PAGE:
31% rise in traveller demand seen; ME to post strongest growth
The UAE will add 29.2 million passengers over the next four years at a compound annual growth rate, or CAGR, of 6.6 per cent as total global air passenger numbers are expected to rise to 3.91 billion by 2017, the International Air Transport Association, or Iata, said on Tuesday.
As airlines across the globe expect to see a 31 per cent increase in passenger numbers between 2012 and 2017, the Middle East will report the strongest international passenger growth with a 6.3 per cent CAGR, the global body said in its Airline Industry Forecast.
The robust outlook for regional air traffic comes in the wake of a stellar 14 per cent year-on-year growth in passenger traffic recorded by Middle East carriers in October, much higher than the global average of 6.9 per cent.
In 2012, a total of around 80 million passengers were handled by Dubai International Airport (57.7 million), Abu Dhabi International Airport (14.7 million) and Sharjah International Airport (7.5 million).
The Iata said that by 2017, total passenger numbers are expected to rise to 3.91 billion — an increase of 930 million passengers over the 2.98 billion carried in 2012.
Demand is expected to expand by an average of 5.4 per cent CAGR between 2013 and 2017.
“By comparison, global passenger growth expanded by 4.3 per cent CAGR between 2008 and 2012, largely reflecting the negative impact of the 2008 global financial crisis and recession. Of the new passengers, approximately 292 million will be carried on international routes and 638 million on domestic routes,” the Iata said in its latest forecast.
The emerging economies of the Middle East and Asia-Pacific will see the strongest international passenger growth with a CAGR of 6.3 per cent and 5.7 per cent, respectively, followed by Africa and Latin America with a CAGR of 5.3 per cent and 4.5 per cent. The Montreal-based trade association of 240 airlines said routes within or connected to China will be the single-largest driver of growth, accounting for 24 per cent of new passengers during the forecast period. Of the anticipated 227.4 million additional passengers, 195 million will be domestic and 32.4 million will be international.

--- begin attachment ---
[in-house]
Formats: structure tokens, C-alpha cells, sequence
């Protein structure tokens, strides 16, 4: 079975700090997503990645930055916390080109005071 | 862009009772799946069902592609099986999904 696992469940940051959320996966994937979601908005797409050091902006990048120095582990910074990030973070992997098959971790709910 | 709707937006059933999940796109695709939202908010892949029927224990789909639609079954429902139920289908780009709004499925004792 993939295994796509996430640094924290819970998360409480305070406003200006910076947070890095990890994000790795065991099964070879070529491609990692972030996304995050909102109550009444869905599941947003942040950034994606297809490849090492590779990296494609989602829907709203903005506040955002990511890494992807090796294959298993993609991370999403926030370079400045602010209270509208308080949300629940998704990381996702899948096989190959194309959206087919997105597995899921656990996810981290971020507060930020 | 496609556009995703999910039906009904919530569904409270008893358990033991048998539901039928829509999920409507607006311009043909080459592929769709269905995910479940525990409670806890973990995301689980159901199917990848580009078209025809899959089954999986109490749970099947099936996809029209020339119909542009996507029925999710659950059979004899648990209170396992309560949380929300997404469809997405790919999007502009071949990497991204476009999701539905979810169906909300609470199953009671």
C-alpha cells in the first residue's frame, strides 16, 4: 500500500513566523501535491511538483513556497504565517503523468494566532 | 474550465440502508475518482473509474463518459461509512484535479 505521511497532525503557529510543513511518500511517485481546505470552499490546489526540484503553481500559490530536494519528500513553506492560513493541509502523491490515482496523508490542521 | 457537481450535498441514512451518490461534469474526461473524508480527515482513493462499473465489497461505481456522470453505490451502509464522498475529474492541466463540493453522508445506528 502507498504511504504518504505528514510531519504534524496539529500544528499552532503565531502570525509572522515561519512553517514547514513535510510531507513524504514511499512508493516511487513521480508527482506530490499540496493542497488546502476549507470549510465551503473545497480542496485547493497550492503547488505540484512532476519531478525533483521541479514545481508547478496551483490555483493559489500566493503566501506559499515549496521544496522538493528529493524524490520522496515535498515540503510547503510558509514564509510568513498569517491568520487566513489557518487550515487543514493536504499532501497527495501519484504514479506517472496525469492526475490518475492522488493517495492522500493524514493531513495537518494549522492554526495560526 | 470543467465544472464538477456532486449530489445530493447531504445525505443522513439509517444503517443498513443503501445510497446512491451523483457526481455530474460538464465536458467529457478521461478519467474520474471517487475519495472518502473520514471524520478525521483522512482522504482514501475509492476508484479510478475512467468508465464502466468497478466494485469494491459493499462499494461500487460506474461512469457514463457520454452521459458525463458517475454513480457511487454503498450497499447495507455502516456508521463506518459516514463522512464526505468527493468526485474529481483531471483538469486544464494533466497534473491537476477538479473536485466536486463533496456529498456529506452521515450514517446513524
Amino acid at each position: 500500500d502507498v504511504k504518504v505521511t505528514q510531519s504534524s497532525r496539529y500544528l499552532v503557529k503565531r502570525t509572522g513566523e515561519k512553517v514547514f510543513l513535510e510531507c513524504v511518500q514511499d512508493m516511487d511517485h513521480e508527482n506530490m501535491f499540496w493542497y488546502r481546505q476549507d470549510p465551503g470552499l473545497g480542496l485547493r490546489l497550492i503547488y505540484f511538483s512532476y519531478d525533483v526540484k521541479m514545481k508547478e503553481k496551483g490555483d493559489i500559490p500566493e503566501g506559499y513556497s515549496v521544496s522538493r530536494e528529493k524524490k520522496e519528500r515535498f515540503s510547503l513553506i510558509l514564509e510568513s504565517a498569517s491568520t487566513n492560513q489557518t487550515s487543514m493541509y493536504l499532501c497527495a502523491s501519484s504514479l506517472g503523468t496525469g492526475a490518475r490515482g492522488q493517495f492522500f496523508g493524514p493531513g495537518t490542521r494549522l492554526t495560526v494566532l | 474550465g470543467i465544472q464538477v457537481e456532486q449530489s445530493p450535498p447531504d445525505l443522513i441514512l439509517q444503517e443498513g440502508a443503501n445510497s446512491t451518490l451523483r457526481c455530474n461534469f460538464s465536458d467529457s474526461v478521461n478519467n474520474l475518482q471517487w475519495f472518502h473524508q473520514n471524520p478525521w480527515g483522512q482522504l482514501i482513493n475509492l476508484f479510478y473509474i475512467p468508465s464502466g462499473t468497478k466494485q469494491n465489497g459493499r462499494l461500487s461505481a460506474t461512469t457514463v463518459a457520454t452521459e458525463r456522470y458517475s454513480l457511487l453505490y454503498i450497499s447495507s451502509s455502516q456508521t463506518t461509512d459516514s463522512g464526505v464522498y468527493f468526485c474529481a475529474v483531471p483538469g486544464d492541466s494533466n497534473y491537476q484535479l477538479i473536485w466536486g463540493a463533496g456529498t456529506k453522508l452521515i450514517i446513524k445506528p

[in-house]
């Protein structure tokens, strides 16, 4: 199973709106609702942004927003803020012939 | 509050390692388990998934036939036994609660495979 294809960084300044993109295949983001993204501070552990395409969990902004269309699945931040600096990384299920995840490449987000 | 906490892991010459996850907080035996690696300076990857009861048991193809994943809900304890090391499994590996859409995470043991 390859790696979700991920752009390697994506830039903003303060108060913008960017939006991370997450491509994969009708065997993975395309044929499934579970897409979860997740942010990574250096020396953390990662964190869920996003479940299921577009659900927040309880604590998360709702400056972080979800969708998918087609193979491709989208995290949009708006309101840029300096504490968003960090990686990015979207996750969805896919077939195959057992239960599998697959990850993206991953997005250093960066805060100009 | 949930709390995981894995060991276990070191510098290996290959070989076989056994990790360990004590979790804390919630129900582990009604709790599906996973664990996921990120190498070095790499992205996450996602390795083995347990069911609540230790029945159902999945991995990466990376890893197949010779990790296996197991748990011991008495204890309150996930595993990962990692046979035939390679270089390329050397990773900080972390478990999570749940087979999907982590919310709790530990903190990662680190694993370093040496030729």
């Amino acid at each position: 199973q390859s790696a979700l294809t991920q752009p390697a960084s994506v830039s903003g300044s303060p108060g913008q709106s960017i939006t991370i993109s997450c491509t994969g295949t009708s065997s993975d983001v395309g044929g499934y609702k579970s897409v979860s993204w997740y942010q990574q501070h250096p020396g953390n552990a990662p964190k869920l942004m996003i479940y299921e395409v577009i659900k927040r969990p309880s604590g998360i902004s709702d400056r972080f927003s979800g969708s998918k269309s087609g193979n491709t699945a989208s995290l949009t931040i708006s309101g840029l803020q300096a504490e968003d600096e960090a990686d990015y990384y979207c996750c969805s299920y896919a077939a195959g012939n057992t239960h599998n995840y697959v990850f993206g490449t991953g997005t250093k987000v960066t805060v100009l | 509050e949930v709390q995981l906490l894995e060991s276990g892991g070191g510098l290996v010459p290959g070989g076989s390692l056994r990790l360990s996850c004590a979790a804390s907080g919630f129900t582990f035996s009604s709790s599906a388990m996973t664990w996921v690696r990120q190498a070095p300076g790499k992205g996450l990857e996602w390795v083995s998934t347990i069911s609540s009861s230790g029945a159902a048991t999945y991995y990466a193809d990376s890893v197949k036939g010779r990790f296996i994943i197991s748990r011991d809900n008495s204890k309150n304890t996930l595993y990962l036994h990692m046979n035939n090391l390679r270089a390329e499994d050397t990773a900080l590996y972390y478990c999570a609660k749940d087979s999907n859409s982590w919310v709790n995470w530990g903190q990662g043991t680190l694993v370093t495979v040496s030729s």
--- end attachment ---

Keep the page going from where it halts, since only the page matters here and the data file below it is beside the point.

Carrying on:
The Asia-Pacific region, including China, is expected to add around 300 million additional passengers by the end of the current forecast horizon. Of these, around 225 million or 75 per cent are expected to be domestic passengers.
With 677.8 million domestic passengers in 2017, the US will continue to be the largest single market for domestic passengers, although it will add only 70 million passengers over the forecast period (a 2.2 per cent CAGR). “The fact that the Asia-Pacific region — led by China — and the Middle East will deliver the strongest growth over the forecast period is not surprising. Governments in both areas recognise the value of the connectivity provided by aviation to drive global trade and development. Similar opportunities exist for developing regions in Africa and Latin America. To reap the benefit, governments in those regions will need to change their view of aviation from a luxury cash cow to a utilitarian powerful draft horse to pull the economy forward,” said Tony Tyler, the Iata’s director-general and chief executive officer.
“Globally, aviation supports some 57 million jobs and $2.2 trillion in economic activity.”
While international passenger numbers are expected to rise by 25 per cent from 1.2 billion in 2012 to 1.5 billion in 2017, bringing 292 million additional passengers, the UAE will add 29.2 million passengers, nearly as many as China.
“For international traffic, routes between the Middle East and Asia-Pacific will see the strongest growth,” the Iata said.
Uzbekistan (10.3 per cent) has displaced Kazakhstan (nine per cent) as the fastest-growing market for international passenger traffic.